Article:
A couple hundred feet below the wooded 1,503-foot summit of Noyes Mountain in Greenwood, a rusted length of heavy cable strung between iron posts marks the precipitous lip of the old Harvard Mine, a source of precious green tourmaline since 1904.
The expansive outlook from this airy spot ranges southeasterly to North Pond, Lake Penneseewassee and the low hills around Norway, while to the west the vista reaches beyond nearby Patch Mountain all the way to the peaks of the White Mountain National Forest.
Three well-marked trails combine for a fine three-mile loop hike on Noyes Mountain, the signature natural feature of a 295-acre preserve owned and managed by the Western Foothills Land Trust. Noyes Mountain Preserve protects the grand view not only from the mountain, but of the mountain from Route 117 over the length of Lake Penneseewassee, a seminal panorama cherished by locals and visitors alike, and photographed, painted and sketched by countless artists.
“Three years ago I just happened to hear through a local realtor that the Noyes Mountain property was available,” said Lee Dassler, the trust’s executive director. “We recognized the land’s wildlife habitat qualities and its capacity for myriad recreational benefits, so we decided we would work to buy it. It was a big risk and a big fundraising campaign, but it paid off.”
You’ll find the Noyes Mountain trailhead on Richardson Hollow Road in Greenwood, less than a mile east of Greenwood Road, which leads about five miles south to Route 117 in Norway. The small trailhead parking lot isn’t plowed in winter, so parking carefully along the road is a must.
A few yards along the trail is a kiosk with interpretive panels and a trail map. Beyond, the Noyes Trail guides you to a junction in a half-mile; bear right to follow the Harvard Trail over the mountain and out to the Harvard Mine, then return via the Perham Trail.
Since its establishment in 1987, the Western Foothills Land Trust has conserved more than 7,000 acres through acquisitions and easements in the greater Oxford Hills region, including six preserves with close to 25 miles of foot trails plus six working forests. A new pocket map of preserve trails will be available this spring at local shops in the area, and may be downloaded from the trust’s website at wfltmaine.org.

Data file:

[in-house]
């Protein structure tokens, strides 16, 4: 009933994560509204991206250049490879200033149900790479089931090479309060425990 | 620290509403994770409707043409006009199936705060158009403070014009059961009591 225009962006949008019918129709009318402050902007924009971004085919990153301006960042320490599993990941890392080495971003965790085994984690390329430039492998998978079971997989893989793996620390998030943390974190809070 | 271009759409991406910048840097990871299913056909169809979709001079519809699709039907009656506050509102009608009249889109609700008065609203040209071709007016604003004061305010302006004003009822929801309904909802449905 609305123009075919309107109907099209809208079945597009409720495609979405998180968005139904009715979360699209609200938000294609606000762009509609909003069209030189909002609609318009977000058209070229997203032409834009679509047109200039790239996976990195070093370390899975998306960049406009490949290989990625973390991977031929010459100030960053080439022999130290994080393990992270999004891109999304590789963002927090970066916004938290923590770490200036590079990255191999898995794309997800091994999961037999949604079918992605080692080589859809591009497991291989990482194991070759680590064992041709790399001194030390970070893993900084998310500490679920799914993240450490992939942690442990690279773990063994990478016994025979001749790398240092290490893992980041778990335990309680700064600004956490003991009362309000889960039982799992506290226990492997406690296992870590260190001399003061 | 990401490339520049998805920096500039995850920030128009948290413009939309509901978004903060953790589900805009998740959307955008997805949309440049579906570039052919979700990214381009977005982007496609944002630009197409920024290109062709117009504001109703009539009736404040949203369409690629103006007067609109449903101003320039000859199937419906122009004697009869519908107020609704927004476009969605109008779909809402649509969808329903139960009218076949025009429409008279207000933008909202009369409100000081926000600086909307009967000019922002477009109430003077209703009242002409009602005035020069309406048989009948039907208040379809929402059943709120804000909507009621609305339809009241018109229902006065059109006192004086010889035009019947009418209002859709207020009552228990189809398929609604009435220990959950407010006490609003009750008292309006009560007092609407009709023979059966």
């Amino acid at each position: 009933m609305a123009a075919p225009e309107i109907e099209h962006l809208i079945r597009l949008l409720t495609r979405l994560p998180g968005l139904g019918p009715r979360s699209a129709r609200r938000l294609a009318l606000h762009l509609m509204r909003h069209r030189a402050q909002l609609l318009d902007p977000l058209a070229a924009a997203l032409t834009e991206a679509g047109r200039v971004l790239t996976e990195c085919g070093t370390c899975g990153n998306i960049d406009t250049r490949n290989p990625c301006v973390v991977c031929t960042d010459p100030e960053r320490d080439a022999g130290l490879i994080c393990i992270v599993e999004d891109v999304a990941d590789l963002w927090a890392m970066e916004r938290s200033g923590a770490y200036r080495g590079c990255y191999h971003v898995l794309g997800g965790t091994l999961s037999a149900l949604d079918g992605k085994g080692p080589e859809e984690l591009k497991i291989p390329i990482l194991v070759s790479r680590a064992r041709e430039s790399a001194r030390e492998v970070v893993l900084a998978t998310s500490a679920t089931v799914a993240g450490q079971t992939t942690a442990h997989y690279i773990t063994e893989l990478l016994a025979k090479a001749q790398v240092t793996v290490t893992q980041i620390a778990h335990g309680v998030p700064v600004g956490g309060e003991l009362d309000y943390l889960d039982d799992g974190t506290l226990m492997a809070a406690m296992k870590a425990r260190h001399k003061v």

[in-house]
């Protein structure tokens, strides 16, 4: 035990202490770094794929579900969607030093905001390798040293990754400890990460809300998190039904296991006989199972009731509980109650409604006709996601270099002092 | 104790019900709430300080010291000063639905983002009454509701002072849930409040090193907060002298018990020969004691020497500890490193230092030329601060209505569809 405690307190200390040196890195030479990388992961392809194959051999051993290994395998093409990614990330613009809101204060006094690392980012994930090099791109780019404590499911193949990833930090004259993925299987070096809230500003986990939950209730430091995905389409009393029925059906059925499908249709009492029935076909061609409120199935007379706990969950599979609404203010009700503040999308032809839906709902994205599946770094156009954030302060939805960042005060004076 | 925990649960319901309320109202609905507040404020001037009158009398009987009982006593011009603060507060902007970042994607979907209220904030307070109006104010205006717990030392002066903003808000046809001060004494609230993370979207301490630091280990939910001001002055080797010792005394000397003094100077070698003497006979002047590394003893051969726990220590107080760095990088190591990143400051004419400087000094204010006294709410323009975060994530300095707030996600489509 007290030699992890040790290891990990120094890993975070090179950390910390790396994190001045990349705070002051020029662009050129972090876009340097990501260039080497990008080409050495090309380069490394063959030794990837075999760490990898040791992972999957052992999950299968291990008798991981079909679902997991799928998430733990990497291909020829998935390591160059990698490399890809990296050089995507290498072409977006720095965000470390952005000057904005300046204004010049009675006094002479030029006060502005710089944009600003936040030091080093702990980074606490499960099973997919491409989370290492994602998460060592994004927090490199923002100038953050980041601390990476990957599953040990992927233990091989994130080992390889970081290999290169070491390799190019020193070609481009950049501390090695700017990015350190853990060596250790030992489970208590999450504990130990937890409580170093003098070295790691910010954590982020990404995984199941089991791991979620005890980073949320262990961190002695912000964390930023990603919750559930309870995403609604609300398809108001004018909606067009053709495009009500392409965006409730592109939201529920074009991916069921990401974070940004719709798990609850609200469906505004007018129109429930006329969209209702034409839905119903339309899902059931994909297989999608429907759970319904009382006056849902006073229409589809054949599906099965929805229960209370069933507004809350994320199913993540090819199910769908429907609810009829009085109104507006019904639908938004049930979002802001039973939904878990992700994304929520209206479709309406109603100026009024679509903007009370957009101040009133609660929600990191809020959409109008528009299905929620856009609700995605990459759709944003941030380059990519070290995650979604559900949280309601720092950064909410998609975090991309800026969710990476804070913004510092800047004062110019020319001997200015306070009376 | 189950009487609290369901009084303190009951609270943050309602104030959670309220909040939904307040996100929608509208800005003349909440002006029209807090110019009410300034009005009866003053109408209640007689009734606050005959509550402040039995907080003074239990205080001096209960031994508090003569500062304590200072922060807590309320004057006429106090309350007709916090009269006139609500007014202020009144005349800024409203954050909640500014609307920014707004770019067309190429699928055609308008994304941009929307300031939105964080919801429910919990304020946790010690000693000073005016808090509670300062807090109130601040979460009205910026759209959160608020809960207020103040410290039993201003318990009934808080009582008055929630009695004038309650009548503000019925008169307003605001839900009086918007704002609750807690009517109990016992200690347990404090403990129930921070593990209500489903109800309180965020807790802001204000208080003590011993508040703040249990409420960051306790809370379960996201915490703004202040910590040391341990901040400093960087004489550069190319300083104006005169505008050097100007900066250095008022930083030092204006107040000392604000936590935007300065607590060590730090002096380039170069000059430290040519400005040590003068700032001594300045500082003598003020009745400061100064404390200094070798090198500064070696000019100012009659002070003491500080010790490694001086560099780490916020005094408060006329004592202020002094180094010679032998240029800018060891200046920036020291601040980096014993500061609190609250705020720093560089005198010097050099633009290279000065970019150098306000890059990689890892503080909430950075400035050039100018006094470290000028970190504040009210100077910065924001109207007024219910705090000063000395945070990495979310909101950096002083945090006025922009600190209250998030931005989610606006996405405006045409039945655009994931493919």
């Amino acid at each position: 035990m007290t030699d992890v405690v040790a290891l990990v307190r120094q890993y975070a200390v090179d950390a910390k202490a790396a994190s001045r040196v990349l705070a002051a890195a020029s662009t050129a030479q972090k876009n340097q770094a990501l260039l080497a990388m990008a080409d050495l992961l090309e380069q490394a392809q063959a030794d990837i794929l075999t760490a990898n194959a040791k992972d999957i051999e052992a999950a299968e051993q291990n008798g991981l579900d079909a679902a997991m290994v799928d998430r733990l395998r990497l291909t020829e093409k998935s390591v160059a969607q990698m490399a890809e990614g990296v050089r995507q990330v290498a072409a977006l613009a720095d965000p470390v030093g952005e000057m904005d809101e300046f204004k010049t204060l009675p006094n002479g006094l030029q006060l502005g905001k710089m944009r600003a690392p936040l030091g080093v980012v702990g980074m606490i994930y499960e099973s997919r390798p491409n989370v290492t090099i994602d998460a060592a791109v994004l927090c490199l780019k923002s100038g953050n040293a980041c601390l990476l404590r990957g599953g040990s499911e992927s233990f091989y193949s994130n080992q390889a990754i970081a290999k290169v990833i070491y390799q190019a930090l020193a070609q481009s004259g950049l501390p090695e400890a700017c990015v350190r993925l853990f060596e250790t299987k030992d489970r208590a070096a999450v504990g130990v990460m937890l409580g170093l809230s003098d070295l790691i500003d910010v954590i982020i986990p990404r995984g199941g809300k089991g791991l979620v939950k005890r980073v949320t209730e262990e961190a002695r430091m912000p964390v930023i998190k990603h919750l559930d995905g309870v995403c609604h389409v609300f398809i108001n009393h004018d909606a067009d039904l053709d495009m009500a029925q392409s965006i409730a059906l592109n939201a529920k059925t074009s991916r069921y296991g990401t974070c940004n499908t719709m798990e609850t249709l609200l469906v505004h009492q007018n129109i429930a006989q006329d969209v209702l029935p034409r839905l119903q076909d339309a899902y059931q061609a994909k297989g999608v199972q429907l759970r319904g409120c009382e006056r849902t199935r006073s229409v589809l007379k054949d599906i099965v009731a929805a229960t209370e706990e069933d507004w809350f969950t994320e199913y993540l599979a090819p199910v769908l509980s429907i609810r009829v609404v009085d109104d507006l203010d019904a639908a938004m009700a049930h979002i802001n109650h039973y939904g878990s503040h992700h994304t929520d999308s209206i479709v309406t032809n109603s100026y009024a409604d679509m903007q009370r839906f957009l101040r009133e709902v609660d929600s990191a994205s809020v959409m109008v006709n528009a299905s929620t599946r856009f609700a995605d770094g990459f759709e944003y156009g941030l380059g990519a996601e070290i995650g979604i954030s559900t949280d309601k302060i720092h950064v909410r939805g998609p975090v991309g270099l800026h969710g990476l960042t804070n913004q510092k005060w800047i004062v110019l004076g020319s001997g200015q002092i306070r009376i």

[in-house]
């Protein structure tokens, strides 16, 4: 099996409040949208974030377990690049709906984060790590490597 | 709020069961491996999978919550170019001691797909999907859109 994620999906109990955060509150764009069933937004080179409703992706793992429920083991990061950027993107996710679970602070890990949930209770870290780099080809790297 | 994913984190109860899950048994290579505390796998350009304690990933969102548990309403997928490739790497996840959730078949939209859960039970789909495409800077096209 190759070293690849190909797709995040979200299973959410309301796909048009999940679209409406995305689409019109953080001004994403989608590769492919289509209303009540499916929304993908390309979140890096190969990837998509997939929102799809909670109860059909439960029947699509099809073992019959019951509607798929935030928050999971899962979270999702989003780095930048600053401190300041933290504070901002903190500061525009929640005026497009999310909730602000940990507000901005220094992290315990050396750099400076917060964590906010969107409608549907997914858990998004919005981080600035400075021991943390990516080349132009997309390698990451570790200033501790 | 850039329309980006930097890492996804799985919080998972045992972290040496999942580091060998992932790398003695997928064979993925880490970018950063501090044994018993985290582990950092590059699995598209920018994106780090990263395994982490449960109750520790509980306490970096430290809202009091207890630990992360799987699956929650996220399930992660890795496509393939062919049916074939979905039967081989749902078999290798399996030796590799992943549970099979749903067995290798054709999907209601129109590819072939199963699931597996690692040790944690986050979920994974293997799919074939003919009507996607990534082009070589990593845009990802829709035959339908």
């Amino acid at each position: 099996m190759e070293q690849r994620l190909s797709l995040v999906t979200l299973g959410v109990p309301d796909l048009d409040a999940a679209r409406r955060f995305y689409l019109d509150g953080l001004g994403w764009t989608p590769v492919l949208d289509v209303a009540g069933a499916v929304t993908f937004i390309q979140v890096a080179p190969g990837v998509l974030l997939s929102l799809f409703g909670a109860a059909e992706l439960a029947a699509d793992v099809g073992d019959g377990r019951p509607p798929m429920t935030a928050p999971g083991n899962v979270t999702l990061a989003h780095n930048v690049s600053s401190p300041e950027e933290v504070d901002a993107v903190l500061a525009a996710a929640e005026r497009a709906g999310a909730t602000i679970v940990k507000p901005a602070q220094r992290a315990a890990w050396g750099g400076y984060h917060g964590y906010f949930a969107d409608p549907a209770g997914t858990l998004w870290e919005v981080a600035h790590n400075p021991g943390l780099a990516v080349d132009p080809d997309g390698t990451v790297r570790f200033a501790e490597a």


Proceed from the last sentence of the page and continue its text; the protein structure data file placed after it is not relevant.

The Hatch Preserve in Waterford now protects 184 acres atop Hawk Mountain, a perennially popular spot with picnickers and partiers, hikers and rock climbers. Three miles of old woods road trails all lead to the peak’s south-facing ledges, which look out over Bear Pond and the Bear River to Long Pond and Highland Lake and on to Pleasant Mountain.
The Virgil Parris Forest preserves some 1,300 acres around the undeveloped shores of South Pond in Buckfield. The two-mile Packard Trail offers a nice loop hike along the western edge of the pond. A work-in-progress, the new Lowell Trail will eventually make a two-mile loop to several ledge viewpoints high above the east side of South Pond.
In Otisfield, five miles of old twitch (or skidder) trails gently wend through the woods along the Crooked River, while in Norway, the combined 272 acres of Shepard’s Farm Preserve and Wilt Swamp Preserve feature four miles of winding trails open to hikers and mountain bikers.
The signature property of the Western Foothills Land Trust is the 212-acre Roberts Farm Preserve on the south shore of Lake Penneseewassee in Norway. The site of an old dairy farm dating to 1823, the north-facing slopes of this beautiful, thickly-wooded land are home to seven miles of groomed cross-country ski trails, a one-mile hiking and snowshoeing trail and a half-mile ADA trail.
Roberts Farm features a warming hut that’s open weekends from 10 a.m.-4 p.m. Trail use is free, as are the equipment loans of skis, boots and poles if you need them.
The Trust has big plans for Roberts Farm, including a new office, meeting and function space, a barn, public flush toilets, more parking and an electric vehicle charging station. They’re also buying more land to connect Roberts to downtown Norway less than two miles to the east.
“Our focus is on recreational assets,” said Dassler. “We’re looking to develop more trail systems in our 10-town service area.”